Dropp'd at the breath of Autumn, seaming here
The hollow wet with oozing springs, and there
Traced lightly on the firm and level glade
Winds, in two wheel-marks, a forsaken road.

Evert A. & George L. Duyckinck, The Cyclopedia of American Literature p.435
(Philadelphia: William Rutter & Co., 1880)(Vol. 2)

R.C.A.F. Plane Crash

In 1942, several Royal Canadian Air Force airplanes crashed near Ragged Mountain.

click to enlarge

Curiously, there was no further reporting in the local press on this tragedy.  Wartime censorship may perhaps account for this resounding media silence. 


Tuesday, May 17, 2011

Malone Schools in 1891

We stumbled upon this list of Malone village schools (while researching something else, naturally) in the July 3, 1891 Franklin Gazette.   It is from a report on the schools' enrollment and attendance, but it is also useful as a run-down of the school buildings throughout the village near the end of the era of neighborhood schools.  Do you recognize your ancestors in the lists of students?

Tuesday, May 10, 2011

Santa Clara Lumber Company lumber camp

From the January 30, 1974 Tupper Lake Free Press and Tupper Lake Herald :

Santa Clara Lumber Company camp near Tupper Lake, ca. 1914

The newspaper caption reads:
AWAY BACK WHEN - The late Frank McCormick, Tupper photographer, snapped this picture about 60 years ago at one of the logging camps operated by the Santa Clara Lumber Co.  In the remote Cold River country.  His camera caught a glimpse of what was "home" for the winter for a lot of early Tupper residents, in an era when lumberjacks stayed in camp all winter.  Horse-power was still of the four-footed variety, and more than 30 were led out by their teamsters for this photo.  The teamster seated on his horse at left center cradles a puppy in his arms.  Perhaps some of the old timers among our readers can identify some of the lumbermen in this photo.

Frank McCormick operated his photographic studio on Park Street in Tupper Lake from 1904, when he moved it from its location on Cliff Ave, until his death in 1942.  His son James ran the studio from 1945-1955.   

And from the March 17, 1964 Malone Evening Telegram:

Santa Clara Lumber Camp on Ampersand Pond, circa 1905

The newspaper caption reads:
TURN OF THE CENTURY -- The three men sitting in front were prominent Malone businessmen who were being entertained at the Santa Clara Lumber Co. Camp of Ferris J. Meigns on Ampersand Pond along about 1905.  N. Munroe Marshall, sitting against the left post, Fred Amsden, with the pointed hat and clasping his knees and Jack Flanagan, wearing the knee socks, were in the party which also included several well-known Tupper Lake residents.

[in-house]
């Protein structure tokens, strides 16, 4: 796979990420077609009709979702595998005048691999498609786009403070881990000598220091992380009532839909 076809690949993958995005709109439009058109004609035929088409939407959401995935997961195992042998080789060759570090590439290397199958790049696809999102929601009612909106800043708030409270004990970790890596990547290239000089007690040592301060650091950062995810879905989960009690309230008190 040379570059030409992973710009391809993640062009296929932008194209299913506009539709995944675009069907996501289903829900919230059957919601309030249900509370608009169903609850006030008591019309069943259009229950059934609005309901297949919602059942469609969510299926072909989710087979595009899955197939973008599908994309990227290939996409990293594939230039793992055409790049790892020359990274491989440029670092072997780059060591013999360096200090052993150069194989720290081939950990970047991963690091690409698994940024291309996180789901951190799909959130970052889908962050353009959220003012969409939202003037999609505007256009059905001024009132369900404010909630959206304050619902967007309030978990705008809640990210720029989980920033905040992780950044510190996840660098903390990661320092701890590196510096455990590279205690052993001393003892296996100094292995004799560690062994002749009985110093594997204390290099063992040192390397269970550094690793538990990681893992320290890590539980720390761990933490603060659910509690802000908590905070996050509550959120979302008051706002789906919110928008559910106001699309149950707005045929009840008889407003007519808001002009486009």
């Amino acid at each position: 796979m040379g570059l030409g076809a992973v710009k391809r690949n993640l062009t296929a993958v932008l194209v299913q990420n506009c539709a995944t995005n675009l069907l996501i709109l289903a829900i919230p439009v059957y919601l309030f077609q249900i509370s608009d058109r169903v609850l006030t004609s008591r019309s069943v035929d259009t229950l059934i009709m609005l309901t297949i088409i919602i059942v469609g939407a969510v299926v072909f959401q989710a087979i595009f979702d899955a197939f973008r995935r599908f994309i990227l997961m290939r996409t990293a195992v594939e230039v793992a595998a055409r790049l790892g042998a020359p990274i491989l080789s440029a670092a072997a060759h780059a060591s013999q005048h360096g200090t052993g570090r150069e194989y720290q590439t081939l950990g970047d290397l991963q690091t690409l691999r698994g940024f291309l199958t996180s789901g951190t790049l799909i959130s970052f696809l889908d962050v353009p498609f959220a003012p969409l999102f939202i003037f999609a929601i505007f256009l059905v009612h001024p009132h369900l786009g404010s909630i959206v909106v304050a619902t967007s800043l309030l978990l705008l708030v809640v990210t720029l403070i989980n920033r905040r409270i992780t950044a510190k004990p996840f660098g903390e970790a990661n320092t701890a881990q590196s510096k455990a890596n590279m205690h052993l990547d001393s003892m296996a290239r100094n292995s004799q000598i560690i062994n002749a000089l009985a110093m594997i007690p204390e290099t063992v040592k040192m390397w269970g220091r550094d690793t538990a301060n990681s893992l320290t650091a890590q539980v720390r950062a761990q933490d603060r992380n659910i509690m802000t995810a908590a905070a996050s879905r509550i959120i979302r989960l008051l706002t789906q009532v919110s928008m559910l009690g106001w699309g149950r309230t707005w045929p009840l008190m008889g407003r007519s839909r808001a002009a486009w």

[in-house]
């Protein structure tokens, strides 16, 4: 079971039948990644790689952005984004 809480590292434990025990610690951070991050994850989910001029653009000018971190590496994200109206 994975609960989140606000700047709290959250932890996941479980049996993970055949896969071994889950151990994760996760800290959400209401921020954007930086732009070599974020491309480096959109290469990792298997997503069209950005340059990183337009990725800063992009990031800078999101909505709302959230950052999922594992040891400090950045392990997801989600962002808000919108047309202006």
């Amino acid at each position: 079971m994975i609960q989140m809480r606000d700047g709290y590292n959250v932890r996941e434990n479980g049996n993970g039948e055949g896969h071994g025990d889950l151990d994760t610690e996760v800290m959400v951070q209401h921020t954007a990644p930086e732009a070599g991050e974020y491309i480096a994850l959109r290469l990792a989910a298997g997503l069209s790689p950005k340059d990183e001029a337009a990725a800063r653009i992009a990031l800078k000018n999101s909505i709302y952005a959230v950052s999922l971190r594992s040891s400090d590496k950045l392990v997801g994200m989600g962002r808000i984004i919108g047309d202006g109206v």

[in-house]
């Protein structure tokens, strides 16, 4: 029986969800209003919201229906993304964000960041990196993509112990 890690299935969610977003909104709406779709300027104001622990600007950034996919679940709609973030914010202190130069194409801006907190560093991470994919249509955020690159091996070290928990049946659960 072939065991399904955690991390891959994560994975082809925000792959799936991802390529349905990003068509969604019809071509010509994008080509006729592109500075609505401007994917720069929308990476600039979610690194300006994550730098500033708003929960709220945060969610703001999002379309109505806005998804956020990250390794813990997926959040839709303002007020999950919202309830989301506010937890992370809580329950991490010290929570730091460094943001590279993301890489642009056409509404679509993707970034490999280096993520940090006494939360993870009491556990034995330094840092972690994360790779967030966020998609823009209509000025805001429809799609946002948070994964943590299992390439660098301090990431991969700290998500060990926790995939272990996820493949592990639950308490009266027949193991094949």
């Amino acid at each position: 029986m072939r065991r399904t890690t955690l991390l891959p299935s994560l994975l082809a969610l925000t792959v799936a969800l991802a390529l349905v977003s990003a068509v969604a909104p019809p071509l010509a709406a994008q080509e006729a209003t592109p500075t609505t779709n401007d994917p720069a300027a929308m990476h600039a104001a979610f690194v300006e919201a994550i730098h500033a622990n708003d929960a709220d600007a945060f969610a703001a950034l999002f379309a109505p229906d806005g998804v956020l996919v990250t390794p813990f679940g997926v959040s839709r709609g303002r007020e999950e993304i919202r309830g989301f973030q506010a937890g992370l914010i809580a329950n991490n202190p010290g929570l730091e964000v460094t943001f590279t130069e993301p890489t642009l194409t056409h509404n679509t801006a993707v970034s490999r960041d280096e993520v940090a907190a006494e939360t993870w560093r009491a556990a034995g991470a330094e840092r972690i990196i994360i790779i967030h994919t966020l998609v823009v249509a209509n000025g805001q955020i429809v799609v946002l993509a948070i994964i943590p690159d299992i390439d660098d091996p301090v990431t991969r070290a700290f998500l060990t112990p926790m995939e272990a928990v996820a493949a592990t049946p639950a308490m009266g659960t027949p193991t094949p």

Other Resources and Images:
-  Photo of:  Horse-drawn load of lumber (1915) in the collection of the NYS Archives
-  Photo of:  Interior of log bunk house (1920s) of the Santa Clara Lumber Co. in collection of NYS Archives
-  Photo of:  Santa Clara Lumber Co yards and office (1920s) in collection of NYS Archives
-  Photo of:  Lumber Camp on Mt. Seward in Town of Harrietstown in collection of NYS Archives
History of Town of Santa Clara from Seaver's (1918) Historical Sketches of Franklin County, NY

Tuesday, April 19, 2011

Langdon's Earliana Tomatoes

From Historical Sketches of Franklin County, New York (1918) by Frederick J. Seaver, p.263:
The soil [in the town of Constable], though generally light, is rich and heavy in a few localities. Market gardening is practiced successfully and upon a large scale, especially by Herbert P. Langdon & Son, successors to Fayette Langdon & Son, who entered upon the business some fifteen years ago. Their first venture was melon raising, which was successful for a time, but latterly has been a failure, and therefore abandoned. At present the concern's specialties are early cabbages, early corn, early tomatoes, onions, sweet peppers, etc. Of corn they market forty to fifty thousand cars in a season, and of tomatoes eight hundred to a thousand bushels. Most of their products are shipped to summer hotels in the Adirondacks at fancy prices, though considerable quantities are sold in Malone also. They have developed a particularly early and fine tomato, called the Langdon Strain of Earlianas, from the most carefully selected specimens of which they put up large quantities of seeds for sale to seedsmen. For the choicest of these seeds they have no difficulty in disposing of all they raise at five dollars per ounce, with other grades selling at varying figures down to sixty cents per ounce. They had a contract in 1916, outside of the Earliana seed, to furnish a large house with all of the seed from two acres that were cultivated solely for this purpose. Their tomato seeds alone brought them two thousand four hundred dollars in 1915!
From the Weekly Market Grower's Journal, January 20, 1912:

From The Southern Planter, January 1911: